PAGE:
By Sunday evening the longest-running, continually sponsored tournament in Europe, the Benson and Hedges International, will finally have been stubbed out. It is doubtful whether the same can be said for controversies involving Seve Ballesteros. The great Spaniard reached the fag end of his career last weekend at the Italian Open when he refused to accept a penalty shot for slow play. He altered his scorecard not to include the penalty and was disqualified for signing for a wrong score.
Ballesteros has shown improvement in his form this year, but not in his relationship with authority. He had a blazing row with a tournament director in a car park in Madeira and in Italy launched a hysterical attack on the way the European Tour is run.
It was not the first time Ballesteros had let fly emotionally in such a manner, but not accepting a referee's decision sets an appalling example. Both aspects of the affair are sure to be discussed at a Tournament Committee meeting in Germany next week when there will probably be calls for the Spaniard to be fined.
"I don't know what action will be taken," said Bernhard Langer, who will be at the meeting. "The Tour can't be seen to have incidents like this every week. Seve has been and should continue to be an example for the young guys, who all look up to him."
Langer was involved with Ballesteros, Nick Faldo and Jose Maria Olazabal in getting the European Tour's books scrutinised in 2000, but he told Ken Schofield, the executive director, that unlike Seve he did not feel victimised.
Sam Torrance, who is also a member of the Tournament Committee, said: "For Seve to think that the Tour is out to get him is beyond belief. No one is against him. He made the Tour. He was our Arnold Palmer."
Padraig Harrington stated: "All the players on the Tour think of Seve as a hero. He seems to be fighting a battle against himself. It's a pity. Any golfer would give his right arm for his career. He doesn't need to prove anything."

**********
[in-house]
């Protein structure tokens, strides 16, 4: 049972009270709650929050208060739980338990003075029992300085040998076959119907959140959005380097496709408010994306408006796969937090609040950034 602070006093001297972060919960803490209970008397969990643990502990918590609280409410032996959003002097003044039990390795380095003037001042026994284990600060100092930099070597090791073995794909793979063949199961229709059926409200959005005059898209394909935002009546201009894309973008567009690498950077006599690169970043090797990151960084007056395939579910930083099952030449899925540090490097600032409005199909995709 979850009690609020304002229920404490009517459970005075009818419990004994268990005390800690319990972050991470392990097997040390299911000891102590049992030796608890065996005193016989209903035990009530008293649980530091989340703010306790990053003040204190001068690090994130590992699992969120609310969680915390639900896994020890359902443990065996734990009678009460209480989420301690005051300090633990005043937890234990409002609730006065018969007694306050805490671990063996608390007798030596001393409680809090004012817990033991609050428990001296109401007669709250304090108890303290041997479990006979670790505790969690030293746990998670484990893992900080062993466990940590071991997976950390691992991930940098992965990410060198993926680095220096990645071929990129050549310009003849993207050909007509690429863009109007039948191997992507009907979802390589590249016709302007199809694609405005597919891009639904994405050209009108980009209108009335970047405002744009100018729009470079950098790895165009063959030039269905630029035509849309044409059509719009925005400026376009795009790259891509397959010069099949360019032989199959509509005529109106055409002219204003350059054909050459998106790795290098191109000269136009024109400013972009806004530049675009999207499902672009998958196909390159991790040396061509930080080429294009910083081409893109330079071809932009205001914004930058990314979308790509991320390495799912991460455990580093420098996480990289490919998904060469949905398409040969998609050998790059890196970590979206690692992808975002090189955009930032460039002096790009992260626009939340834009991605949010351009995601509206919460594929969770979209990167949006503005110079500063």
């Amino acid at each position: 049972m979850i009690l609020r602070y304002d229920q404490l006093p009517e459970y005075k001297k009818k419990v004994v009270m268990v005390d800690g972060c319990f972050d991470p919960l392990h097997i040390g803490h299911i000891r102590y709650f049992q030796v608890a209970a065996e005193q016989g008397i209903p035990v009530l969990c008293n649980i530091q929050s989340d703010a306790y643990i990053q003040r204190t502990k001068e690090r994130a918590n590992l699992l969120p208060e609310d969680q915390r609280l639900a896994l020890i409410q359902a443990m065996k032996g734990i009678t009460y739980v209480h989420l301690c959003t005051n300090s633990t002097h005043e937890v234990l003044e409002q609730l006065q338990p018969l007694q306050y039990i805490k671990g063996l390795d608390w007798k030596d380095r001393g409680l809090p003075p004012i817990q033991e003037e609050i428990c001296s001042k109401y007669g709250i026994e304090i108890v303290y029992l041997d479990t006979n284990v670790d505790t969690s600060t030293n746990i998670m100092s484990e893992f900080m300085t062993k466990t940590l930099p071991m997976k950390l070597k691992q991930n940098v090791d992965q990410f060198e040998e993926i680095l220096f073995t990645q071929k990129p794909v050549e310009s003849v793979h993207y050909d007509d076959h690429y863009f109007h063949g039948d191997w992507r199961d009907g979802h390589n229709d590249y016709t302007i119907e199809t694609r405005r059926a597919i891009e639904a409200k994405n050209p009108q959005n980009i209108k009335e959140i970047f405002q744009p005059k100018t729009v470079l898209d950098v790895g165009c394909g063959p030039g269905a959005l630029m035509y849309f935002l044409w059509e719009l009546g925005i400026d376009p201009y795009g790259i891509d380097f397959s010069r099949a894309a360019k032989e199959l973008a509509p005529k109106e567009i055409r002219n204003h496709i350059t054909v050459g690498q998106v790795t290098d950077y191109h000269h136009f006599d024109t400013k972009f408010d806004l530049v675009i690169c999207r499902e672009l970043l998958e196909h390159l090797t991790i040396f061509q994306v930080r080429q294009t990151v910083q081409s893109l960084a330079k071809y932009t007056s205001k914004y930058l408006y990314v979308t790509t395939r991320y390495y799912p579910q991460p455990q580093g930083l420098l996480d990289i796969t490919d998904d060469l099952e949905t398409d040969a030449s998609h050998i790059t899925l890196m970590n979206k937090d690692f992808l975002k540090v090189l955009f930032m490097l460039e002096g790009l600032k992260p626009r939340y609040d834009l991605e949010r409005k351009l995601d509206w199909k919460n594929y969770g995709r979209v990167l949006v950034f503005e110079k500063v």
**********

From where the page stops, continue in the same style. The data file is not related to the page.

Paul McGinley added: "It is disappointing to see dirty laundry washed in public. He is entitled to his opinion, but there should be a meeting behind closed doors. Slow play is getting more and more tedious. It is very rare for someone to be penalised and it should happen more often."
Torrance, the captain, and 10 of last year's winning Ryder Cup team have returned to the scene of their triumph at The Belfry for the International, which starts today. "I've got goose bumps just being back here," said Torrance. McGinley has turned down several offers to repeat his 10-foot putt that sealed the victory. "Been there, done that," he said. "I know the line, I don't have to practise it any more."
Colin Montgomerie, who cut an unhappy figure missing cuts in the United States earlier in the season, is back in beaming mode, particularly as Torrance now refers to him as "my No 1". Montgomerie, who finished second in Italy, said: "My confidence is very much restored."
This is the first tournament for 10 months for Jean Van de Velde. The Frenchman, who became infamous for losing the Open on the last hole at Carnoustie in 1999, could barely walk during the European Open last July and had an operation on his cruciate ligament in September. An injury to his right knee while skiing in 1995 had never healed properly.
He has been in physiotherapy since the operation and got the go-ahead to start practising again in March. "It is a relief to be here," said Van de Velde. "I played shocking yesterday and pretty ugly today, so perhaps it's improving. There will still be pain for a while and I did wonder if I could do that, but I always had a vision in my head that I would walk again on the fairways."
The Government ban on tobacco sponsorship has meant the end of a popular event after 33 years. Jose Maria Olazabal, one of only three double winners of the event, said: "It will be hard to find another sponsor with the same commitment to golf and one that treats the players as well as they have."